Dizzy Reed: I can't say enough about all the great players on this record, they all brought so much, and I can never thank them enough. Sometimes, if you do your best to be cool to people you meet and the people around you and not be a dick, it'll pay off some day.
Metalfan: In a digital world, videos are a big part of the way people communicate and share content. Are there any plans to put out a few videos for songs from "Rock 'N' Roll Ain't Easy"?

Dizzy Reed: Yes. Open for ideas too. As long as it's not over budget which at this point would be .01 cent or higher.
Metalfan: In the early 90s, you joined Guns N'Roses as a full-time member. It would be great if you could share with your fans and with our readers more details about that story. How did it all happen?
Dizzy Reed: The first time I saw Guns N'Roses at the Troubadour in '85 I remember saying to myself „I want to be in that band”. Sometimes, if you do your best to be cool to people you meet and the people around you and not be a dick, it'll pay off some day.

Metalfan: "Use Your Illusion" I & II are often regarded as some of the greatest albums of that time. It was the first time when Guns N'Roses tried to do something different, but still being Guns N'Roses. How was the time in the studio, the general mood and the recording process?
Dizzy Reed: It was epic. The first day I showed up at rehearsal, I went to grab something to drink from the fridge. I couldn't believe my eyes. I'd never seen that much beer, vodka, Jack. It was incredible. I did help myself.
Metalfan: At that moment, Guns N'Roses was regarded as a modern-day Rolling Stones in terms of big bands, for the first time. Speaking of the Stones, musicians like Nicky Hopkins, Ian McLagan, Ian Stewart and Billy Preston have influenced you as a musician and as a person, if I'm right. When you think of the Rolling Stones, which are the albums that have stood the test of time for you? Please tell us more about their music and about the way they've influenced you...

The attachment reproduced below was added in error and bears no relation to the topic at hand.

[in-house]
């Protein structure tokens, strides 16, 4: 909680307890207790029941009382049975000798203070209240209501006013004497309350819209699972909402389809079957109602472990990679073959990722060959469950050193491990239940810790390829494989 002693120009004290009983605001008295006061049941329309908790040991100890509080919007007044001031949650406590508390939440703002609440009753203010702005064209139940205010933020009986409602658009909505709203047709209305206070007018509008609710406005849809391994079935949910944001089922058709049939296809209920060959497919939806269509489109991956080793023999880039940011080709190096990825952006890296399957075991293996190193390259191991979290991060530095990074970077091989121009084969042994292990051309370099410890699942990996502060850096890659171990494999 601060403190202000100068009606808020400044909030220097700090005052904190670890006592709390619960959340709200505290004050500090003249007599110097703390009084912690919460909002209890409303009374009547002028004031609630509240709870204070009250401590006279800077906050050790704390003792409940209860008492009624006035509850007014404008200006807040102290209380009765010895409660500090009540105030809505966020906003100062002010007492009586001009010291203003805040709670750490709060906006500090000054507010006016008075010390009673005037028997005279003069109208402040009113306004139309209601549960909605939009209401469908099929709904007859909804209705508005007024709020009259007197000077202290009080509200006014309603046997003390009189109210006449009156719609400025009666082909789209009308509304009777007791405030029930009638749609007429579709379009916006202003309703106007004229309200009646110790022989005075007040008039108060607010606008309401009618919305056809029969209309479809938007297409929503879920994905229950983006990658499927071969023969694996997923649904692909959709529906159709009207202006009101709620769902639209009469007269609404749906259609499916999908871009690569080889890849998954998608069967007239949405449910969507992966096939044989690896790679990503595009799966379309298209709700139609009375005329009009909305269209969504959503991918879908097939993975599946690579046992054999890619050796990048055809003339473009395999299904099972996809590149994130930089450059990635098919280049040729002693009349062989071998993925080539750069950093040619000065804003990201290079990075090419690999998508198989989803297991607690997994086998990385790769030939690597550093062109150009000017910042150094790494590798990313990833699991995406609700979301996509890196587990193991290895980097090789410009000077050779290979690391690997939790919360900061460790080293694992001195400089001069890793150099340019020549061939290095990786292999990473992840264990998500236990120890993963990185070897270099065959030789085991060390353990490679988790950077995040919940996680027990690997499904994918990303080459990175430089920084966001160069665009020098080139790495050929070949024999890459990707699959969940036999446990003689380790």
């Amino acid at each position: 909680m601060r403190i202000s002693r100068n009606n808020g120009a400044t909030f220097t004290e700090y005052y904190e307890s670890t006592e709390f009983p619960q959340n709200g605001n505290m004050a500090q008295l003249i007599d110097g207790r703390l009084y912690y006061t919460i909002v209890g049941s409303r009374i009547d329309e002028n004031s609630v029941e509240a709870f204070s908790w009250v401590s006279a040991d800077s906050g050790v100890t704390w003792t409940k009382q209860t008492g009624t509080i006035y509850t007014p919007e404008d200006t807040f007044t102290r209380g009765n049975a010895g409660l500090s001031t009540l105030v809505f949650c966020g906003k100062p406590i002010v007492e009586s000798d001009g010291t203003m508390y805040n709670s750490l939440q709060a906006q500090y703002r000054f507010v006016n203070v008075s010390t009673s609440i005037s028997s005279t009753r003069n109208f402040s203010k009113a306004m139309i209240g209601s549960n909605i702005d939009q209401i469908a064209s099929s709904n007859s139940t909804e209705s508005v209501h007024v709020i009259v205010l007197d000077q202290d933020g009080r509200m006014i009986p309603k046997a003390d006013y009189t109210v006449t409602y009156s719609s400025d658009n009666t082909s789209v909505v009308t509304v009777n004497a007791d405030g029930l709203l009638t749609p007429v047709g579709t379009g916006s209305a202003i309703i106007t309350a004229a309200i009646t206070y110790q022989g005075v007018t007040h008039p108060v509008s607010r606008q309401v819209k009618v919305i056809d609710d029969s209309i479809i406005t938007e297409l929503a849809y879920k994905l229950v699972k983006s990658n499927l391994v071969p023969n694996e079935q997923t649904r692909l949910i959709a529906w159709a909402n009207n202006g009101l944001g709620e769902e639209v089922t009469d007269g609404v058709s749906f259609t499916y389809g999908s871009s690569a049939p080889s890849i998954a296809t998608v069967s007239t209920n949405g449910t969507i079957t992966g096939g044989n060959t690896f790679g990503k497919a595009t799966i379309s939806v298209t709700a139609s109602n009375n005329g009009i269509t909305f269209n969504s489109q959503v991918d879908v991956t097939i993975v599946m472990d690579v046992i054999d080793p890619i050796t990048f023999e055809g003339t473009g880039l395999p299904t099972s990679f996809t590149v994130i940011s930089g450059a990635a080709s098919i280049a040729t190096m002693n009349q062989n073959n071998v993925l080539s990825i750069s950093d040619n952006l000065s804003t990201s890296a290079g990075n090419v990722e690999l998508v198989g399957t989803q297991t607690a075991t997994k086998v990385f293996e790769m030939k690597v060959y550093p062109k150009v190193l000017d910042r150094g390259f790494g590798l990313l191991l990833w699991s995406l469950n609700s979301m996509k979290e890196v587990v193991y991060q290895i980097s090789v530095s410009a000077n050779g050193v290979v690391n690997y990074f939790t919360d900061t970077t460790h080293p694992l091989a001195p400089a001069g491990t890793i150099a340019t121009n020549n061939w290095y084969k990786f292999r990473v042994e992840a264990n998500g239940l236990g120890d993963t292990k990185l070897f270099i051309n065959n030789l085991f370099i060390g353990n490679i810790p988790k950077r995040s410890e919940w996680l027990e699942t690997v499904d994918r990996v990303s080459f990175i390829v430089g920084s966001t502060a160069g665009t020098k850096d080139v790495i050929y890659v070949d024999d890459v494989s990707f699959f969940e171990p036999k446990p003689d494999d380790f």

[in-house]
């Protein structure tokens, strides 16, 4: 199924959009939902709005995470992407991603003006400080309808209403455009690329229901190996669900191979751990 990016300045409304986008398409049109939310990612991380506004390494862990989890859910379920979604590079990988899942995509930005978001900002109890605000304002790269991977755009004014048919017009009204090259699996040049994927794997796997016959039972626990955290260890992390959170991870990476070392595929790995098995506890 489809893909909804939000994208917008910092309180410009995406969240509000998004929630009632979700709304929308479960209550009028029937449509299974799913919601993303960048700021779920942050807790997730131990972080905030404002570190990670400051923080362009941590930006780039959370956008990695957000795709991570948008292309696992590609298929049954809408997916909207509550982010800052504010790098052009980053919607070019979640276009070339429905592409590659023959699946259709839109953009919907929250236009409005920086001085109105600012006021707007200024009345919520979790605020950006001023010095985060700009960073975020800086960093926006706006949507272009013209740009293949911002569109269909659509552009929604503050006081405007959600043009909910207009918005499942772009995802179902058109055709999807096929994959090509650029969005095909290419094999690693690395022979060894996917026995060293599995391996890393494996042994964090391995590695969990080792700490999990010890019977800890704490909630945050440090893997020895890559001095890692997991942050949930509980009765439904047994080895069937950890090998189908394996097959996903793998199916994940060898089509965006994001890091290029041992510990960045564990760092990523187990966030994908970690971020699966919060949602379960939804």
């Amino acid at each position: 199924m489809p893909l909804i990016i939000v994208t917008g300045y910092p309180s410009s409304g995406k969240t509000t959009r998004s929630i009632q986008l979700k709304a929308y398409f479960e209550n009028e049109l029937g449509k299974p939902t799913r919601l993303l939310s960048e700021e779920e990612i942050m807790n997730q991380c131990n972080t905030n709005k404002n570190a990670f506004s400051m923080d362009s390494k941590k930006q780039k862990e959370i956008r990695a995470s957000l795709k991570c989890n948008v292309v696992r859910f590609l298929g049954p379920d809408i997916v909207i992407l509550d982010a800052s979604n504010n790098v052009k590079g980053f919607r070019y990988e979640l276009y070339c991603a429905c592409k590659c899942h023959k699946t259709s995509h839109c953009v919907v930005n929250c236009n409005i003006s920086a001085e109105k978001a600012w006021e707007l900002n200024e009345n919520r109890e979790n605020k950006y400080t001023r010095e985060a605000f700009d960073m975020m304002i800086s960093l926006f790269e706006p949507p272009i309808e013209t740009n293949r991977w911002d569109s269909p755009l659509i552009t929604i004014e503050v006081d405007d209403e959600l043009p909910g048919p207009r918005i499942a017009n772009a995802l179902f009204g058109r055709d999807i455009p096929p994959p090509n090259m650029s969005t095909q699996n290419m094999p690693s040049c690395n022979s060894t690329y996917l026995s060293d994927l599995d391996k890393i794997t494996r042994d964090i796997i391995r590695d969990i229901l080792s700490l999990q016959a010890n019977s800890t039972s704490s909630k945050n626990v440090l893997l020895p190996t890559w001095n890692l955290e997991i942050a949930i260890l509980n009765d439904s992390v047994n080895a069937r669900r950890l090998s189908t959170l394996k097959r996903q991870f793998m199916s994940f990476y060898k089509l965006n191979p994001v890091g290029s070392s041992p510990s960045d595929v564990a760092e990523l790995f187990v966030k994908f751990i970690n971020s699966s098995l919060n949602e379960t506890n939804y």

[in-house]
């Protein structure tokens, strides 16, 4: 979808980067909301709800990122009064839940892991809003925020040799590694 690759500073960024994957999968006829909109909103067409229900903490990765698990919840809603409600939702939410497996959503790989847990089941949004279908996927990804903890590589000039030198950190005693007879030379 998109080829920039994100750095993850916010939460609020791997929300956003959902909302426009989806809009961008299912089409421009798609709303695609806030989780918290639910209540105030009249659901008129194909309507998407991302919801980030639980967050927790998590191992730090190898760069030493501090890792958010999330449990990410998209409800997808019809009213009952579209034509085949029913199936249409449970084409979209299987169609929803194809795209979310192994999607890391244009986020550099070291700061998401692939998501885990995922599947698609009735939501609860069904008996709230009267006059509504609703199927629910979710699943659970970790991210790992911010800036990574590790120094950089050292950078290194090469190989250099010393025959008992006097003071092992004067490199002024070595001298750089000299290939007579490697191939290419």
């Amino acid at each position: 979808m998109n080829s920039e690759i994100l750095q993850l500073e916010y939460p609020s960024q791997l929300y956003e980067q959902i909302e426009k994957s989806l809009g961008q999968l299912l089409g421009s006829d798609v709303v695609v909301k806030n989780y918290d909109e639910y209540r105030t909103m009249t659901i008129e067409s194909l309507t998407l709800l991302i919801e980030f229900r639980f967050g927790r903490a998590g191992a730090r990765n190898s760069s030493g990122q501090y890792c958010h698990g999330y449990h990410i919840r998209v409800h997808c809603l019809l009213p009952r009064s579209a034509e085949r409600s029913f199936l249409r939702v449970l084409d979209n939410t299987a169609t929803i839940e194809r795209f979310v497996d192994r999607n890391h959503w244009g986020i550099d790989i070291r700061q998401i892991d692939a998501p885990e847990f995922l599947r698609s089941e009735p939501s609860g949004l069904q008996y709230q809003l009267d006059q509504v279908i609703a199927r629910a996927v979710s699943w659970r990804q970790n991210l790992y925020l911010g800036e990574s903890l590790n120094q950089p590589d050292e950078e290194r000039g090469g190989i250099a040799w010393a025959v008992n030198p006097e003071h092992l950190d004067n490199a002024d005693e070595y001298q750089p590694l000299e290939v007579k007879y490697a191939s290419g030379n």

Dizzy Reed: When people ask me who some of my favourite keyboard players, influences are, I always include the phrase „and all the guys that played keys for the Stones”. But, wait, who says they were regarded as the modern-day Stones? The Stones were still together then and are still playing today. That's a little premature or invalid. Like using the term "future hall of famer" when talking about an athlete or „instant classic” when describing a game of event. It's impossible and doesn't make any real sense.
Metalfan: Back in 2010, the song "Tiny Dancer" by Elton John was chosen by the Rolling Stones magazine in their top 500 Greatest Songs of All Time. I have to say that "Tiny Dancer" is not the single one among the best songs of Elton John, but also a great example of how the piano could be used wisely in a pop-rock song in terms of emotion. What do you think about Elton John's work in general, but also about his 1971 album, "Madman Across the Water"?
Dizzy Reed: I've never really liked "Tiny Dancer". It reminds me of awkward adolescent happenings in my life. But Elton's great.

Richard Fortus (guitar), Dizzy Reed (keyboards, piano), Duff McKagan (bass), Axl Rose (vocals),
Slash (guitar), Melissa Reese (synthesizers, keyboards), Frank Ferrer (drums) - Guns N'Roses 2018

Metalfan: "Not in This Lifetime... Tour" has been a huge success so far with over 150 shows all around the world; with guest musicians such as Sebastian Bach, Angus Young, Angry Anderson or even Steven Adler joining you on stage. Besides the tour, are there any plans which you can disclose with us regarding the new music? An LP, or even an EP? Please tell us more...
Dizzy Reed: You will know before I do.
Metalfan: Thank you, Dizzy for your time and for your answers! In the end would you like to add something or to send a few words to our readers?
Dizzy Reed: Thank you to all of the kick ass fans that have supported Guns N'Roses and all the other things I've been involved in throughout the years. Without you, there would be none of it! See you all soon.
Autor: H.
Vezi galeriile trupelor: Guns N'Roses,

   June 25, 2018  | 0 Comments  | 20609 Views « BACK

Comment on: Dizzy Reed (Guns N'Roses): It takes time to make a record


Other Interviews